The Cato Institute and I share a pet peeve: business tax incentives. In its “Fiscal Report Card on America’s Governors 2012,” author Chris Edwards chastises a practice that is prevalent in Virginia: the granting of special-interest tax breaks to favored businesses under the guise of economic development. States the report:
While some governors are pursuing broad-based tax reforms, others are trying to micromanage their states’ economies with “tax incentives.” These narrow, special-interest tax breaks have spread like a contagious disease over the last decade or so. Most states now offer dozens of tax incentives targeting favored types of businesses and activities.
Tax incentives are bad policy for several reasons, writes Edwards. They create unequal treatment between different companies and industries. The favor businesses that have good lobbyists or pander to the economic-development fad of the day. Incentives also create compliance burdens because bureaucrats need to audit companies to see if companies delivered on the investment and job creation they promised as a condition for getting the taxbreaks. (Furthermore, I would add, tax incentives are not transparent. They don’t appear in state budgets as line-item expenditures.)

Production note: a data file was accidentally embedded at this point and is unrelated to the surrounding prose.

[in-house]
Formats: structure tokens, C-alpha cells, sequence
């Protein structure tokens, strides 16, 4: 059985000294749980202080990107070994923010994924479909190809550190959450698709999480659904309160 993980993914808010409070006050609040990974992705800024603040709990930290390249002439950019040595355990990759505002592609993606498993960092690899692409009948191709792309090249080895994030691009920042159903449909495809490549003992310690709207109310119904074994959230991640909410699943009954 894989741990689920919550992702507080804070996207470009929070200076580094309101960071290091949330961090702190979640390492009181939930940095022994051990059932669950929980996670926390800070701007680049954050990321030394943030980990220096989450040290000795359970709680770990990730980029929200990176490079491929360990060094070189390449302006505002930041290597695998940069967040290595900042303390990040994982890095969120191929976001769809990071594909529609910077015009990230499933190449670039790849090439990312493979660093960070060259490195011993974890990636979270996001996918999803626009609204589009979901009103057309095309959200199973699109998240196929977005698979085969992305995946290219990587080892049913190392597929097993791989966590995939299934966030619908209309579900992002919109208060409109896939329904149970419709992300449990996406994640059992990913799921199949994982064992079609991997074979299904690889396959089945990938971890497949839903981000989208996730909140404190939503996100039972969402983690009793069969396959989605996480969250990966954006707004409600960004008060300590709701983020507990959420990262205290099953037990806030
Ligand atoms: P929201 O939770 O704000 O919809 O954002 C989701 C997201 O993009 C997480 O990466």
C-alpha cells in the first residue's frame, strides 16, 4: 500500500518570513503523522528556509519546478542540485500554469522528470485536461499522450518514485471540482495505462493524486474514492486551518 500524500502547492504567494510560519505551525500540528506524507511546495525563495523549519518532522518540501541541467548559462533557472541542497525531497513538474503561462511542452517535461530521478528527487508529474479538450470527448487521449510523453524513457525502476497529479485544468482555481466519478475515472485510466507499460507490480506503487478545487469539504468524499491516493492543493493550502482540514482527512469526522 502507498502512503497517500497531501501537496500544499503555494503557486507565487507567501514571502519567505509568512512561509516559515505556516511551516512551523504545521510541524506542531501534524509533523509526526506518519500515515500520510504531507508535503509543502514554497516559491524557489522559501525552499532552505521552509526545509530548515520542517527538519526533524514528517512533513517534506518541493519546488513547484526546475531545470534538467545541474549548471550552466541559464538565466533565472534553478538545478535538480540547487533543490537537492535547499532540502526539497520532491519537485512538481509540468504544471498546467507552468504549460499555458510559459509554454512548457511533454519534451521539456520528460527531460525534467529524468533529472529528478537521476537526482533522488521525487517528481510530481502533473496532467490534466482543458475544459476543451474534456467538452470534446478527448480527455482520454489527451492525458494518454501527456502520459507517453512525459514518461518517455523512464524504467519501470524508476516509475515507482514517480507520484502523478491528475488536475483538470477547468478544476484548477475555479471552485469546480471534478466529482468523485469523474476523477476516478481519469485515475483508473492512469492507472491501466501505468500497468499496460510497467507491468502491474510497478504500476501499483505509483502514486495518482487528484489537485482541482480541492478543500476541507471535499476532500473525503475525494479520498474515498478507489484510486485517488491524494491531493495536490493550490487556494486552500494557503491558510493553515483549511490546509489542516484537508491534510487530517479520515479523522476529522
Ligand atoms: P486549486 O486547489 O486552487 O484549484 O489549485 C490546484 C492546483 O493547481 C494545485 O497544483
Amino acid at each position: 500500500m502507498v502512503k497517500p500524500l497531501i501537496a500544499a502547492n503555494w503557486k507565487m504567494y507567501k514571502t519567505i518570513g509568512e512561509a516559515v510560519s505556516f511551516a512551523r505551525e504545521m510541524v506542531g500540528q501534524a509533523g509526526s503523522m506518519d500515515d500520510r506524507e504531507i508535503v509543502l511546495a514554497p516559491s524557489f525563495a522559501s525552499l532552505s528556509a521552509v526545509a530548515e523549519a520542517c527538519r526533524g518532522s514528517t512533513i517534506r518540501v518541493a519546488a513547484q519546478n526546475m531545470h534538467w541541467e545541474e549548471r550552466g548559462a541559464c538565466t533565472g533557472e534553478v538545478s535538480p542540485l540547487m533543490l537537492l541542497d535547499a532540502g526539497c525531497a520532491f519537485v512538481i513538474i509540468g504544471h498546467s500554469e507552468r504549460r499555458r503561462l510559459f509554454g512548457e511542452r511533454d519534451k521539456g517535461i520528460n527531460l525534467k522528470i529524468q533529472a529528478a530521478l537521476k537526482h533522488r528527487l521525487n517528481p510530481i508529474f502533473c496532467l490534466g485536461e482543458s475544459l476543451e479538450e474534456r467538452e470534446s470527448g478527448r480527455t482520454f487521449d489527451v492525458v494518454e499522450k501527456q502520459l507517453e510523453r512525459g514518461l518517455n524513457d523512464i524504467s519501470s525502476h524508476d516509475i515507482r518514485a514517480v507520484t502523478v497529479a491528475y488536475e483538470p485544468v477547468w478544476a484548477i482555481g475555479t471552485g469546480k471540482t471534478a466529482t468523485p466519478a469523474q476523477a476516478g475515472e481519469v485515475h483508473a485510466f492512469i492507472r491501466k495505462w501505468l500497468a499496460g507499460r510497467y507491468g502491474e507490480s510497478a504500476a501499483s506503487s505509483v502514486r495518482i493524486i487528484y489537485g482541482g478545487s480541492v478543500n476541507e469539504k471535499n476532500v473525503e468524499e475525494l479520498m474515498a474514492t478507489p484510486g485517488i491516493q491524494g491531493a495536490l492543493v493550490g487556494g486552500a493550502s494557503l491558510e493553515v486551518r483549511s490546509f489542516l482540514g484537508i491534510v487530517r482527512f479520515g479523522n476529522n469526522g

The misuse of tax breaks is a nonpartisan affliction, highlighting the hypocrisy of both political parties. “Republican governors often claim allegiance to free markets, but their support of tax incentives amounts to support of central planning,” says Edwards. Likewise, Democrats rail against special treatment for the rich and powerful, and then turn right around and shower them with tax benefits.
I totally agree with Edwards’ conclusion: “The spread of state tax incentives represents a troubling move away from free markets and toward crony capitalism, similar to what we have see at the federal level in recent years. … Policymakers at all levels of government need to understand that we will achieve the strongest economic growth if we have low and neutral taxation that treats all industries equally.”
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